Rookie Adam McQuaid Plans to Keep Things Simple Against Blackhawks


Rookie Adam McQuaid Plans to Keep Things Simple Against Blackhawks Bruins rookie defenseman Adam McQuaid has looked like a kid in a candy store every day since he was recalled from Providence. The 23-year-old from Charlottetown, Prince Edward Island, is just happy to be living his dream as an NHL player and he treasures every moment in Boston.

?I?m just happy to be playing in the NHL and be up here with this group of guys and all the talent in the NHL," McQuaid said. "It?s an honor."

On Thursday, against the NHL?s best team, the Chicago Blackhawks, McQuaid will get a chance to showcase his skills as he plays in his fourth game of the season. McQuaid hasn?t played for the Bruins since Dec. 23 against Atlanta, but just as Johnny Boychuk did while he rode the pine as the seventh defenseman for the first quarter of the season, McQuaid treats practices as if they?re games and tries to soak up as much advice as possible.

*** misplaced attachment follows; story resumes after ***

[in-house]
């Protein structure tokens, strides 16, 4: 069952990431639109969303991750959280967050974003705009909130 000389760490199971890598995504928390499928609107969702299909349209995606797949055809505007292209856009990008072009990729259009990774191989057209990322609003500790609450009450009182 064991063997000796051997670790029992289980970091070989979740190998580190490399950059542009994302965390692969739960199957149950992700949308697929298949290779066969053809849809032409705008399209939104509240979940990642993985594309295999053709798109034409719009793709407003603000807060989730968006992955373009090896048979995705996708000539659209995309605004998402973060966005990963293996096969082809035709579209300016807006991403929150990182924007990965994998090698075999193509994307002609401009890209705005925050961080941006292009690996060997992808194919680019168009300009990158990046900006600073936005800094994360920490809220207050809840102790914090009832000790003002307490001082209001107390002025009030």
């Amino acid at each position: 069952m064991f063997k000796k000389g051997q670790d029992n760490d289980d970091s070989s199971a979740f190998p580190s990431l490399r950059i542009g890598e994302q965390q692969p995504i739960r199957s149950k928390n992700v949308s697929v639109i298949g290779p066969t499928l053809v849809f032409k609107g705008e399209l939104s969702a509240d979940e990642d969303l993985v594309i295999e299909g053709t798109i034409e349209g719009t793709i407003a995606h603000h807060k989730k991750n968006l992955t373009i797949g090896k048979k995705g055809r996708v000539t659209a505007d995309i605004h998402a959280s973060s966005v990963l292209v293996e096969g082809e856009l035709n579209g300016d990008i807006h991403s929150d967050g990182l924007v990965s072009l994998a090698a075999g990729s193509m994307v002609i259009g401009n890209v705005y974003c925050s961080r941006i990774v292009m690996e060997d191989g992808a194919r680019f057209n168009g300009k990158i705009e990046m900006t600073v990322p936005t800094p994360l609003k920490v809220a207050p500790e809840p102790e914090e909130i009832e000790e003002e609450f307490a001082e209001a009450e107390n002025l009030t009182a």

?I?ve been trying to approach each game as if I was playing,? said McQuaid. ?Keep the same routine, just try to keep focused, and be ready for the opportunity.?

Playing against probably one of the best transition teams in the NHL, McQuaid?s simple style will be just what the Bruins need on Thursday, because if he forces the play and makes a mistake, this Blackhawks team will make him pay for it.

?He?s a pretty simple defenseman — a physical, simple-pass, defensive defenseman that doesn?t do more than he has to,? said head coach Claude Julien. ?If he tries to do too much, he gets himself in trouble. He knows that, so he keeps his game simple.?

McQuaid plans on being as patient as possible on Thursday and in every NHL game he plays.

?I noticed that guys have a lot of patience,? said McQuaid. ?Things happen quick out there, but there may be a little bit more time than you think.?

McQuaid, however, admitted that after not playing for three weeks, nerves will be unavoidable as he faces Chicago. He figures a good knock or two, hopefully as the giver, will help him get into the flow.

?For me, it?s the first body contact that kind of wakes me up and gets me into the game,? said McQuaid. ?The earlier that happens for me, the better.?

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